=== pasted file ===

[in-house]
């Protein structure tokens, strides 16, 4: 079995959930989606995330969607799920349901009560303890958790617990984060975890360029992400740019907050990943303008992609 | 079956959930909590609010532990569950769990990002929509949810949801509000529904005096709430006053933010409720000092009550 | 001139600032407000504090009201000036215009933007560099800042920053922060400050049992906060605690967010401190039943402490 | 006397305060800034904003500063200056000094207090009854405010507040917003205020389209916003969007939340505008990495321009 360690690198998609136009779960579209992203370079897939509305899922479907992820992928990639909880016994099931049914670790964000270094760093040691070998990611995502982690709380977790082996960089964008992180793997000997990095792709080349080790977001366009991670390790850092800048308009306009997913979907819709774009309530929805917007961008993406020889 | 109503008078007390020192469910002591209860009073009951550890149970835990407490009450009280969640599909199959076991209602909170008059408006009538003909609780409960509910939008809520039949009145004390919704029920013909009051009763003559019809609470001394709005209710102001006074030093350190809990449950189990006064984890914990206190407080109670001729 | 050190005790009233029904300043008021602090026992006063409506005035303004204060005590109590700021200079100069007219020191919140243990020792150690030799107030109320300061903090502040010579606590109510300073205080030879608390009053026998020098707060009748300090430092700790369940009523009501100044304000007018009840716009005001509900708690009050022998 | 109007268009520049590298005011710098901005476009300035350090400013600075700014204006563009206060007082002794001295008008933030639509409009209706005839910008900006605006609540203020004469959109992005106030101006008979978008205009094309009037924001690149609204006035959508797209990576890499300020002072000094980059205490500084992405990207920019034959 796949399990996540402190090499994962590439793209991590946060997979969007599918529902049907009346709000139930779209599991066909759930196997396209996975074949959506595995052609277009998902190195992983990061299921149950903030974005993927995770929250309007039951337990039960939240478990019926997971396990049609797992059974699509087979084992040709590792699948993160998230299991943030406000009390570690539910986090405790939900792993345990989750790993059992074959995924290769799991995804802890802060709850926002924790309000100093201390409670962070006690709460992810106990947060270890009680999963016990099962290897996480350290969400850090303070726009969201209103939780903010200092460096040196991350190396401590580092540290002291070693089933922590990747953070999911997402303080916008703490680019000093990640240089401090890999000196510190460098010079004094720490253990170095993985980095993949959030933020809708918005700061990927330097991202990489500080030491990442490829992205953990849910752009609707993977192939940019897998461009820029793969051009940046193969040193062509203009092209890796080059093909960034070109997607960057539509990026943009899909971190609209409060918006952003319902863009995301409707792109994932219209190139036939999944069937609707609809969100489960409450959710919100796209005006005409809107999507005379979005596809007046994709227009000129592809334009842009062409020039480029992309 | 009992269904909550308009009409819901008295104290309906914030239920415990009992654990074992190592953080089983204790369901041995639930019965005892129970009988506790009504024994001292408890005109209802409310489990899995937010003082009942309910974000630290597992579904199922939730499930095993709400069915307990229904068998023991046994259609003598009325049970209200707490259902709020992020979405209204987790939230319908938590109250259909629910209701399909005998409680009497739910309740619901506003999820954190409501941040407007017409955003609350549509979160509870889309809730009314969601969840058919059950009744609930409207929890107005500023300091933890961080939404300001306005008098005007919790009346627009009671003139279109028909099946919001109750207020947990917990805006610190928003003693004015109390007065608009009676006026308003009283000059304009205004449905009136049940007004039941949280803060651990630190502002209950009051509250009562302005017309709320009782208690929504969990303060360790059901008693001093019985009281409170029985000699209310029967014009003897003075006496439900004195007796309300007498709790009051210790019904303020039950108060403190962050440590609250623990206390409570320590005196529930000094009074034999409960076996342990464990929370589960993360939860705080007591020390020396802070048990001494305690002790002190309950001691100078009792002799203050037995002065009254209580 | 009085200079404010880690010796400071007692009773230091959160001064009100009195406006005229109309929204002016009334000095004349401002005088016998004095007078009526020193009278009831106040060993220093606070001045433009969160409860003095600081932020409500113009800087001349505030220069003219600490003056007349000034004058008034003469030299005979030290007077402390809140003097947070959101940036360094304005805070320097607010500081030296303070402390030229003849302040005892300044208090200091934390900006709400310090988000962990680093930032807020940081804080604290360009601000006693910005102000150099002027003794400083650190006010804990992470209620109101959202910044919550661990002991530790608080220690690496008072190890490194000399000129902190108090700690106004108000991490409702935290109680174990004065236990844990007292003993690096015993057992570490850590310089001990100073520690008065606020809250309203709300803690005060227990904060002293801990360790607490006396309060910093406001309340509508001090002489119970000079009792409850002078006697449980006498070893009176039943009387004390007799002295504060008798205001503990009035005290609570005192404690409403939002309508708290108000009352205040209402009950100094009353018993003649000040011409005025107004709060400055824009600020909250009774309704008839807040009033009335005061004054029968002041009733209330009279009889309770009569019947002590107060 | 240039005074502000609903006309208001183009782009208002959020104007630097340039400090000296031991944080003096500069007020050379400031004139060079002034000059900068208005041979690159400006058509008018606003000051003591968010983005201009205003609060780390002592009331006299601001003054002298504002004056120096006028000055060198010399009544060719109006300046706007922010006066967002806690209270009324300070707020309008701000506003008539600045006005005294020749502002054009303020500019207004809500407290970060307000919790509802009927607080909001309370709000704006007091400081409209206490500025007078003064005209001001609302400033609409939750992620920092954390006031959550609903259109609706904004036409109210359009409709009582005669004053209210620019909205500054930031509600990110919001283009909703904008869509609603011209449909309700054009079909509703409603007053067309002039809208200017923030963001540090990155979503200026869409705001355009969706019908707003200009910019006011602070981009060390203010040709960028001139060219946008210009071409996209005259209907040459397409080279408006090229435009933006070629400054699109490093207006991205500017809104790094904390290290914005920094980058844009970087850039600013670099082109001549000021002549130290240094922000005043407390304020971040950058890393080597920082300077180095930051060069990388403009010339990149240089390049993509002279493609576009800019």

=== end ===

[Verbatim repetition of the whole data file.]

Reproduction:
[in-house]
């Protein structure tokens, strides 16, 4: 079995959930989606995330969607799920349901009560303890958790617990984060975890360029992400740019907050990943303008992609 | 079956959930909590609010532990569950769990990002929509949810949801509000529904005096709430006053933010409720000092009550 | 001139600032407000504090009201000036215009933007560099800042920053922060400050049992906060605690967010401190039943402490 | 006397305060800034904003500063200056000094207090009854405010507040917003205020389209916003969007939340505008990495321009 360690690198998609136009779960579209992203370079897939509305899922479907992820992928990639909880016994099931049914670790964000270094760093040691070998990611995502982690709380977790082996960089964008992180793997000997990095792709080349080790977001366009991670390790850092800048308009306009997913979907819709774009309530929805917007961008993406020889 | 109503008078007390020192469910002591209860009073009951550890149970835990407490009450009280969640599909199959076991209602909170008059408006009538003909609780409960509910939008809520039949009145004390919704029920013909009051009763003559019809609470001394709005209710102001006074030093350190809990449950189990006064984890914990206190407080109670001729 | 050190005790009233029904300043008021602090026992006063409506005035303004204060005590109590700021200079100069007219020191919140243990020792150690030799107030109320300061903090502040010579606590109510300073205080030879608390009053026998020098707060009748300090430092700790369940009523009501100044304000007018009840716009005001509900708690009050022998 | 109007268009520049590298005011710098901005476009300035350090400013600075700014204006563009206060007082002794001295008008933030639509409009209706005839910008900006605006609540203020004469959109992005106030101006008979978008205009094309009037924001690149609204006035959508797209990576890499300020002072000094980059205490500084992405990207920019034959 796949399990996540402190090499994962590439793209991590946060997979969007599918529902049907009346709000139930779209599991066909759930196997396209996975074949959506595995052609277009998902190195992983990061299921149950903030974005993927995770929250309007039951337990039960939240478990019926997971396990049609797992059974699509087979084992040709590792699948993160998230299991943030406000009390570690539910986090405790939900792993345990989750790993059992074959995924290769799991995804802890802060709850926002924790309000100093201390409670962070006690709460992810106990947060270890009680999963016990099962290897996480350290969400850090303070726009969201209103939780903010200092460096040196991350190396401590580092540290002291070693089933922590990747953070999911997402303080916008703490680019000093990640240089401090890999000196510190460098010079004094720490253990170095993985980095993949959030933020809708918005700061990927330097991202990489500080030491990442490829992205953990849910752009609707993977192939940019897998461009820029793969051009940046193969040193062509203009092209890796080059093909960034070109997607960057539509990026943009899909971190609209409060918006952003319902863009995301409707792109994932219209190139036939999944069937609707609809969100489960409450959710919100796209005006005409809107999507005379979005596809007046994709227009000129592809334009842009062409020039480029992309 | 009992269904909550308009009409819901008295104290309906914030239920415990009992654990074992190592953080089983204790369901041995639930019965005892129970009988506790009504024994001292408890005109209802409310489990899995937010003082009942309910974000630290597992579904199922939730499930095993709400069915307990229904068998023991046994259609003598009325049970209200707490259902709020992020979405209204987790939230319908938590109250259909629910209701399909005998409680009497739910309740619901506003999820954190409501941040407007017409955003609350549509979160509870889309809730009314969601969840058919059950009744609930409207929890107005500023300091933890961080939404300001306005008098005007919790009346627009009671003139279109028909099946919001109750207020947990917990805006610190928003003693004015109390007065608009009676006026308003009283000059304009205004449905009136049940007004039941949280803060651990630190502002209950009051509250009562302005017309709320009782208690929504969990303060360790059901008693001093019985009281409170029985000699209310029967014009003897003075006496439900004195007796309300007498709790009051210790019904303020039950108060403190962050440590609250623990206390409570320590005196529930000094009074034999409960076996342990464990929370589960993360939860705080007591020390020396802070048990001494305690002790002190309950001691100078009792002799203050037995002065009254209580 | 009085200079404010880690010796400071007692009773230091959160001064009100009195406006005229109309929204002016009334000095004349401002005088016998004095007078009526020193009278009831106040060993220093606070001045433009969160409860003095600081932020409500113009800087001349505030220069003219600490003056007349000034004058008034003469030299005979030290007077402390809140003097947070959101940036360094304005805070320097607010500081030296303070402390030229003849302040005892300044208090200091934390900006709400310090988000962990680093930032807020940081804080604290360009601000006693910005102000150099002027003794400083650190006010804990992470209620109101959202910044919550661990002991530790608080220690690496008072190890490194000399000129902190108090700690106004108000991490409702935290109680174990004065236990844990007292003993690096015993057992570490850590310089001990100073520690008065606020809250309203709300803690005060227990904060002293801990360790607490006396309060910093406001309340509508001090002489119970000079009792409850002078006697449980006498070893009176039943009387004390007799002295504060008798205001503990009035005290609570005192404690409403939002309508708290108000009352205040209402009950100094009353018993003649000040011409005025107004709060400055824009600020909250009774309704008839807040009033009335005061004054029968002041009733209330009279009889309770009569019947002590107060 | 240039005074502000609903006309208001183009782009208002959020104007630097340039400090000296031991944080003096500069007020050379400031004139060079002034000059900068208005041979690159400006058509008018606003000051003591968010983005201009205003609060780390002592009331006299601001003054002298504002004056120096006028000055060198010399009544060719109006300046706007922010006066967002806690209270009324300070707020309008701000506003008539600045006005005294020749502002054009303020500019207004809500407290970060307000919790509802009927607080909001309370709000704006007091400081409209206490500025007078003064005209001001609302400033609409939750992620920092954390006031959550609903259109609706904004036409109210359009409709009582005669004053209210620019909205500054930031509600990110919001283009909703904008869509609603011209449909309700054009079909509703409603007053067309002039809208200017923030963001540090990155979503200026869409705001355009969706019908707003200009910019006011602070981009060390203010040709960028001139060219946008210009071409996209005259209907040459397409080279408006090229435009933006070629400054699109490093207006991205500017809104790094904390290290914005920094980058844009970087850039600013670099082109001549000021002549130290240094922000005043407390304020971040950058890393080597920082300077180095930051060069990388403009010339990149240089390049993509002279493609576009800019």